Mount Desert Island’s Leah Carroll (second from left) looks for a pass from teammate Lexi Rich as Elizabeth Jones (right) and Molly Ritter (background) defend during a 2019 high school girls’ basketball practice in Bar Harbor. ISLANDER FILE PHOTO

Team-based practices, scrimmages on hold until Jan. 4



MDI swimmers dive into the pool during a 2019 practice session at the MDI YMCA in Bar Harbor. The MDI Regional School System has yet to formalize a start date for skills and conditioning exercises.
ISLANDER FILE PHOTO

BAR HARBOR — As the return of certain in-person athletic activities nears, the wait for more formal team practices and events is set to go on a little longer.

The Maine Principals’ Association announced Friday the delay of team-based practices and scrimmages until Jan. 4. The announcement means a wait of three additional weeks for those activities, which were set to begin Monday, Dec. 14.

The news marks the second major postponement of the 2020-21 winter sports season, which was originally scheduled to begin Nov. 16. The MPA had announced the first postponement of the season in late October.

A day prior to the announcement, Maine reported 349 new COVID-19 cases, the highest single-day increase on record. The state set a new single-day high Monday with 425 additional cases of the virus.

In a statement, the MPA cited “an increase in COVID-19 cases, hospitalizations and positivity rate” as rationale for the decision. Department of Health and Human Services Commissioner Jeanne Lambrew also referenced the recent spike in cases throughout the state during Friday’s briefing with CDC Executive Director Dr. Nirav Shah.

“While we have seen this increase in COVID-19 spread in Maine, we still strive to do everything we can to keep our schools open for in-person learning when safe,” Lambrew said. “Cutting down on potential spread through sports practices and scrimmages could help us keep our schools open through the critical next few weeks.”

Although the delay means more traditional, sport-centric practices are on hold for the time being, it did not preclude schools in counties that have received “green” designations under the Department of Education’s color-code guidelines from beginning in-person skills and conditioning exercises. Monday marked the first day that schools in green counties were eligible to begin those activities.

Hancock County was one of 12 counties in the state to be designated as green in the latest update to those guidelines last week. The county had previously spent two weeks on the state’s watch list, a designation it shed Friday despite reporting 69 new cases over the previous four days.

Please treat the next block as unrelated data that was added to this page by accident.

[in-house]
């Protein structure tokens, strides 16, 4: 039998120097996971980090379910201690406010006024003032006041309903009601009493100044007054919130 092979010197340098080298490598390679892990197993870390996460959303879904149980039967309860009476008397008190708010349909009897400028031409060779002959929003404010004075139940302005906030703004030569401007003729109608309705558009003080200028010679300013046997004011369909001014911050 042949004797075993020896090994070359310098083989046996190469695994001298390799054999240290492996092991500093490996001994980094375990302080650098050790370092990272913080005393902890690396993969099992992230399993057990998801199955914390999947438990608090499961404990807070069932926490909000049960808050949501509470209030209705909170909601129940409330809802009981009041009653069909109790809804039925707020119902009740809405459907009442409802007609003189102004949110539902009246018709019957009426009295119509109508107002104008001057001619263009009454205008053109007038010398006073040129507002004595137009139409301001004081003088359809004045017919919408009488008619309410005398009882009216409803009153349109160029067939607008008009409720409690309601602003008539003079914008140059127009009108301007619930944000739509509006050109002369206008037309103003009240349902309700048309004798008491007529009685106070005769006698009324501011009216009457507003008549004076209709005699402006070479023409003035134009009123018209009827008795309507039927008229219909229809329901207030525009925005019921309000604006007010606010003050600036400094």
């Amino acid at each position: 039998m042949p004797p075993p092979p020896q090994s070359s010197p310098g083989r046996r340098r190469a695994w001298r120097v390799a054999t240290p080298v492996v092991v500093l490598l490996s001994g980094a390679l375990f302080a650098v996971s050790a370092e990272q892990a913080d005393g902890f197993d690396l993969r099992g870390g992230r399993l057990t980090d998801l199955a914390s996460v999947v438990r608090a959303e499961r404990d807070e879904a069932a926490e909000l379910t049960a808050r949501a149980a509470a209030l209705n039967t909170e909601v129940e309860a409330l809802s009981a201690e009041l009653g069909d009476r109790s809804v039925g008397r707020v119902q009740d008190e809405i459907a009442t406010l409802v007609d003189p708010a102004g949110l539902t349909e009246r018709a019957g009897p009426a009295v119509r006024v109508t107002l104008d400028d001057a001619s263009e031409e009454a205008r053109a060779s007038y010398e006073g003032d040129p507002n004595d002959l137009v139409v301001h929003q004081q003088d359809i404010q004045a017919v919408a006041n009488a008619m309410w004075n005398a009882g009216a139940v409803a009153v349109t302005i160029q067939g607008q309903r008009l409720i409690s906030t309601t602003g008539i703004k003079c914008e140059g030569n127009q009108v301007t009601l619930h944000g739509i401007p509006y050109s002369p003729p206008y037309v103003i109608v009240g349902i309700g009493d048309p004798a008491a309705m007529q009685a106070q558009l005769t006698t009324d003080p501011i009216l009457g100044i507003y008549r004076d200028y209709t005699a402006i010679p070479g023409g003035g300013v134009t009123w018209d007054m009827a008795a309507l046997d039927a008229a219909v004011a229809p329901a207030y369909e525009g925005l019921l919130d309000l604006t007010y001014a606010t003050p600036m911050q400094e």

The MDI Regional School System has yet to formally approve a winter sports season, though the high school did have virtual meetings on the matter this week. Two Hancock County high schools, Ellsworth and Bucksport, began skills and conditioning exercises Monday.

“The big thing this year is that you have to adapt to the times and be patient,” MDI head girls’ basketball coach Brent Barker said. “What you were going to be able to do this time last year or the previous year is not something you’re going to able to do this year. We have to accept that and make this year as good as we can make it.”

The latest update to those color-code guidelines came less than two hours before the announcement of the delay. Whereas local coaches and athletes were feeling positive after Hancock County retained its green designation, news of the three-week hiatus put more of a damper on the afternoon.

“I was a little frustrated we had those two sets of things come out within a half-hour of each other, but I also think at this point you have to be used to things changing all the time,” said Andy Pooler, head coach of the Ellsworth girls’ basketball team and the MDI baseball team. “It’s hard, but everyone’s doing their best, and they’ve put us in a position to succeed.”

Neither Pooler nor Barker were surprised at the delay of three additional weeks. With the number of cases on the rise, Barker said, pushing some of the more team-oriented practices back until the new year could give games a better chance of taking place later in the season.

“I think the MPA, the state, our administration and everybody else are all trying to have our health and our best interests in mind,” Barker said. “Yeah, it’s disappointing, but we have to beat this thing somehow, and if that means keeping our spacing and not passing it on through playing and things like that, that’s what we have to do.”

The delay also leaves a turnaround time of just one week between the start of team-oriented practices and scrimmages and the first regular season contests. Under current guidelines, basketball, swim, cheer and indoor track teams may host their first games or meets Jan. 11. Wrestling meets cannot be held until at least Feb. 22.

Yet with the novel coronavirus continuing to surge throughout the state, coaches and athletes are aware that the current start dates are far from set in stone. For the moment, all they can do is position themselves to be ready when – or if – competition can begin.

“It’s a tough place to be because you don’t know when it’s going to end,” Barker said. “The thing we’ve got to do is be prepared for when they tell us it’s good to go, but for the time being, we’ve got to keep fighting this virus and be diligent. We can’t let our guards down now.”

Mike Mandell

Mike Mandell

Mike Mandell is the sports editor at The Ellsworth American and Mount Desert Islander. He began working for The American in August 2016. You can reach him via email at [email protected]

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